This year, Rapid7 participated at the IoT Village during DefCon29 by running a hands-on hardware hacking exercise, with the goal of exposing attendees to concepts and methods for IoT hacking. Over the years, these exercises have covered several different embedded device topics, including how to use a Logic Analyzer, extracting firmware, and gaining root access to an embedded IoT device.

This year's exercise focused on the latter and covered the following aspects:

  • Interaction with Universal Asynchronous Receiver Transmitter (UART)
  • Escaping the boot process to gain access to a U-Boot console
  • Modification of U-Boot environment variables
  • Monitoring system console during boot process for information
  • Accessing failsafe (single-user mode)
  • Mounting UBIFS partitions
  • Modifying file system for root access

While at DefCon, we had many IoT Village attendees request a copy of our exercise manual, so I decided to create a series of in-depth write-ups about the exercise we ran there, with better explanation of several of these key topic areas. Over the course of four posts, we'll detail the exercise and add some expanded context to answer several questions and expand on the discussion we had with attendees at this year's DefCon IoT Village.

The device we used in our exercise was a Luma Mesh WiFi device. The only change I made to the Luma devices for the exercise was to modify the U-Boot environment variables and add console=off to the bootargs variable to disable the console. I did this to add more complexity to the exercise and show a state that is often encountered.

Identify UART

One of the first steps in gaining root access to an IoT device is to identify possible entry points, such as a UART connection. In the case of our exercise, we performed this ahead of time by locating the UART connection and soldering a 2.54 mm header onto the board. This helped streamline the exercise, so attendees could complete it in a reasonable timeframe. However, the typical method to do this is to examine the device's circuit board looking for an empty header, as in the example shown in Figure 1:

Figure 1: Common 4 port 2.54mm header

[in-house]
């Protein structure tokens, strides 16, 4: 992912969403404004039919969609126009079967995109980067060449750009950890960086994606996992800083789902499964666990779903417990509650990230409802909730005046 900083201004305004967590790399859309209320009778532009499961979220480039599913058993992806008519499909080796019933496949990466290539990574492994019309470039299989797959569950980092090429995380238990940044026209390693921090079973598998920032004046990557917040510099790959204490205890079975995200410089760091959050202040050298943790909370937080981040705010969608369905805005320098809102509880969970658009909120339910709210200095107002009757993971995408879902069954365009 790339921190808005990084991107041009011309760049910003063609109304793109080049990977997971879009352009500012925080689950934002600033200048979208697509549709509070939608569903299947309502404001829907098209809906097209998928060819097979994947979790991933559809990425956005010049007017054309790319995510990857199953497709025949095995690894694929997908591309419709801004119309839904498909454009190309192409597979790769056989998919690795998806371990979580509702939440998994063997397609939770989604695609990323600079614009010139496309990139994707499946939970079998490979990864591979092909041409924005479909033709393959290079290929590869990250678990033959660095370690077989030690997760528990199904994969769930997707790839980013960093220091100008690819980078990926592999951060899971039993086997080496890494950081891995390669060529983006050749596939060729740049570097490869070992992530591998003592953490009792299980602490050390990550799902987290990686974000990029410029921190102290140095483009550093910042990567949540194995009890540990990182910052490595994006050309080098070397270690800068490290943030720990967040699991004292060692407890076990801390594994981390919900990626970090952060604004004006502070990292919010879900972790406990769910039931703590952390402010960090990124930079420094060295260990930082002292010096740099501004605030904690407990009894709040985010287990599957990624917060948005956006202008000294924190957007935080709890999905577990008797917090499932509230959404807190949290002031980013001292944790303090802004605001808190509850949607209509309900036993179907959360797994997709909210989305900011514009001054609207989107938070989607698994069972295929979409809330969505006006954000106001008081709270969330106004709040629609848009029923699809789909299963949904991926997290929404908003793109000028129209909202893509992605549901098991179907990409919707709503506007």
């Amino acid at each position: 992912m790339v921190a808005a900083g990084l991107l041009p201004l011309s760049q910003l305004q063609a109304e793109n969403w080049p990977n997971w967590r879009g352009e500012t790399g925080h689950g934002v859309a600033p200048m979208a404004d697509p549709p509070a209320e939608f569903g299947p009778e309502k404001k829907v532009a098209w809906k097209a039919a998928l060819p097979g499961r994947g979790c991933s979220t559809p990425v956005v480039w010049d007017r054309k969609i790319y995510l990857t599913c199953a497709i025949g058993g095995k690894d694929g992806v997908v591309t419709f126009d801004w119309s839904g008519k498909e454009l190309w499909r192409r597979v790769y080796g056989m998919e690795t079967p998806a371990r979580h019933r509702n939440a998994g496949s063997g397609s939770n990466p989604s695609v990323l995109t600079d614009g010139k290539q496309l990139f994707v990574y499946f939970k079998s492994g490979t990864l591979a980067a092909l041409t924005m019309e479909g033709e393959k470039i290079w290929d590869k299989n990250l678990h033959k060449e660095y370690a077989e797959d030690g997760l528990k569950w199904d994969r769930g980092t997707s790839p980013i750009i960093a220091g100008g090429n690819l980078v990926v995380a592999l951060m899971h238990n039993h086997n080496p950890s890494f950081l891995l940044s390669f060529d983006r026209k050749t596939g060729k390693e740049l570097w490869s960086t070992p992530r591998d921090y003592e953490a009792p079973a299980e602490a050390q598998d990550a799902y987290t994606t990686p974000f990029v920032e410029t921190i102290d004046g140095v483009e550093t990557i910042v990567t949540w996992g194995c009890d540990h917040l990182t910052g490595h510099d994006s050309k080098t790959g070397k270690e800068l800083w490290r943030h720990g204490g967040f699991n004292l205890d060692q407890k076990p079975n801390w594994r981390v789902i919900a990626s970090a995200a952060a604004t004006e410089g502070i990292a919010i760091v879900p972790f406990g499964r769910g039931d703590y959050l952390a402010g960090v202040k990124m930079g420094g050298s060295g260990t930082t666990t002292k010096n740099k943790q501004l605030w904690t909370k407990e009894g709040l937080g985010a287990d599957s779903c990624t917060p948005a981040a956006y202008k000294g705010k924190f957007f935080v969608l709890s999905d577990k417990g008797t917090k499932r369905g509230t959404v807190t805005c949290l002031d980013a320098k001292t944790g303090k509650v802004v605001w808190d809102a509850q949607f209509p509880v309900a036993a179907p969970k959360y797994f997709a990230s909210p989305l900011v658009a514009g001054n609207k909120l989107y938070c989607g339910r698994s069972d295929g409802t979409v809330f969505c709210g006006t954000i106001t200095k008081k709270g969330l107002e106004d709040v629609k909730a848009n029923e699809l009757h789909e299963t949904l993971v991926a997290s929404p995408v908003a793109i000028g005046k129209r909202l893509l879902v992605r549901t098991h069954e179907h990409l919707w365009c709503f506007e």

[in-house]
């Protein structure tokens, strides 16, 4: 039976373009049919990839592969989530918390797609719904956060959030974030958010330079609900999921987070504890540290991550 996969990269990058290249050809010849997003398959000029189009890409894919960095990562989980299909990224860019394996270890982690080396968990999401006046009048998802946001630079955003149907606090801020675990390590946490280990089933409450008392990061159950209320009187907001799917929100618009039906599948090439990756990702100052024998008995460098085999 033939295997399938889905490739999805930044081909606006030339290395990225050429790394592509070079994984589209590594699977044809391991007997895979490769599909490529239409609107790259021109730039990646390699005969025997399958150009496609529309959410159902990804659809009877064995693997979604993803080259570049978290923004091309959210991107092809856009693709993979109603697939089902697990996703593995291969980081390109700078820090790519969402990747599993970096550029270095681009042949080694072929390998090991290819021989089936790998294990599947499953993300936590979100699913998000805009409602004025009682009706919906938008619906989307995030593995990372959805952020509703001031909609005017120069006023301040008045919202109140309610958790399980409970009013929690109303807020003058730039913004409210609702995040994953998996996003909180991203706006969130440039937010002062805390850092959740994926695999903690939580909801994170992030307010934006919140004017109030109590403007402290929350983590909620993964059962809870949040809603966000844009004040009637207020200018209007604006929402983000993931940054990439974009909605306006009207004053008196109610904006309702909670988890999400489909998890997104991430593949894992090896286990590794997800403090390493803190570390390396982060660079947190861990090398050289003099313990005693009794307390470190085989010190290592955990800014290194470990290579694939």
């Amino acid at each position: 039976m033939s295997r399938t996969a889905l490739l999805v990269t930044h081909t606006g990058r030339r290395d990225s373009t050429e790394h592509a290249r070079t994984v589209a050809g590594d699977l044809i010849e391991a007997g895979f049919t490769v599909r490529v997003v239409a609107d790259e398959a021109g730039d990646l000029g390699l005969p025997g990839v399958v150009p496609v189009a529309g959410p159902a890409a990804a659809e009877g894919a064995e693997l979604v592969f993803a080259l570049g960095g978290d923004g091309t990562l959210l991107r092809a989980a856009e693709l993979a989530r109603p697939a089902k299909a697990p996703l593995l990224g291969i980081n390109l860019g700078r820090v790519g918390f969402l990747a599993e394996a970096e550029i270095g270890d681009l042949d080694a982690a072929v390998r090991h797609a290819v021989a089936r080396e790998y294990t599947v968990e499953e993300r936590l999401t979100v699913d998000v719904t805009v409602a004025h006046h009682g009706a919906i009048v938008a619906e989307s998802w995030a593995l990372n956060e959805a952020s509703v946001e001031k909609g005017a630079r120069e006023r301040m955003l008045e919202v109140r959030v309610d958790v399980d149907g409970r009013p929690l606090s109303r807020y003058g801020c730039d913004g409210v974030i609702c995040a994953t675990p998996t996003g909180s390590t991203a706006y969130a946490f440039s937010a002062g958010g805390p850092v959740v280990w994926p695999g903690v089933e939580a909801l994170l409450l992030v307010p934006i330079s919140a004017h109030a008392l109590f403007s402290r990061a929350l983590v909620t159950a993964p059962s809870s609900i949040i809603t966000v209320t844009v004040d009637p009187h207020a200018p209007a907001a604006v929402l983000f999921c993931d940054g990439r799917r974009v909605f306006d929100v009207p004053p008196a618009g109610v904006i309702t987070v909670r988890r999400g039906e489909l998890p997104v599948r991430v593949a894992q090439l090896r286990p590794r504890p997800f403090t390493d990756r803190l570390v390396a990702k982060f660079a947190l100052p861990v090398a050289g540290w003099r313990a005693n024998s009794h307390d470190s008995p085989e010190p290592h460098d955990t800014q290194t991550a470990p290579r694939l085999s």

This example shows 4 port headers. Although 4 port headers are common for UART, it is not always the rule. UART connections can be included in larger port headers or may not even have an exposed header. So, when you find a header that you believe to be UART, you'll need to validate it.

To do this, we first recommend soldering male pins into the exposed socket. This will allow easier connectivity of test equipment. An example of this is shown in Figure 2:

Figure 2: Soldered 2.54mm header

Once you've installed a header, I recommend using a logic analyzer to examine the connection for UART data. There are many different logic analyzers available on the market, which range in value from $12 or $15 to hundreds of dollars. In my case, I prefer using a Saleae logic analyzer.

The next step is to identify if any of the header pins are ground. To do this, first make sure the device is powered off. Then, you can use a multimeter set on continuity check and attach the ground lead “Black" to one of the metal shields covering various components on the circuit board, or one of the screws used to hold the circuit board in the cases — both often are found to be electrical ground.

Next, touch each pin in the header with the positive lead “Red" until the multimeter makes a ringing noise. This will indicate which pin is electrically ground. Once you've identified ground, you can attach the Logic Analyzer ground to that header pin and then connect the logic channel leads to the remaining pins, as shown in Figure 3:

Figure 3: Logic Analyzer hooked up

Once hooked up, make sure the appropriate analyzer software is installed and running. In my case, I used Saleae's Logic2. You can then power on the device and capture data on this header to analyze and identify:

  • Whether or not this header is UART
  • What the baud rate is
  • Which pin is transmit
  • Which pin is receive

As shown in the capture example in Figure 4, I captured 30 seconds of data during power-up of the device for channel 0 and 1. Here, we can see that data is shown on pin 1, which in this case indicates that channel 1, if determined to be UART, is most likely connected to the transmit pin. Since we are not sending any data to the device, channel 0 should show nothing, indicating it is most likely the receive pin.

Figure 4: Logic-2 Capture 30 seconds

The next step is to make a final determination as to whether this is a UART header? If so, what is the baud rate?

We'll cover this and the subsequent steps in our next post. Check back next week for more!


Get the latest stories, expertise, and news about security today.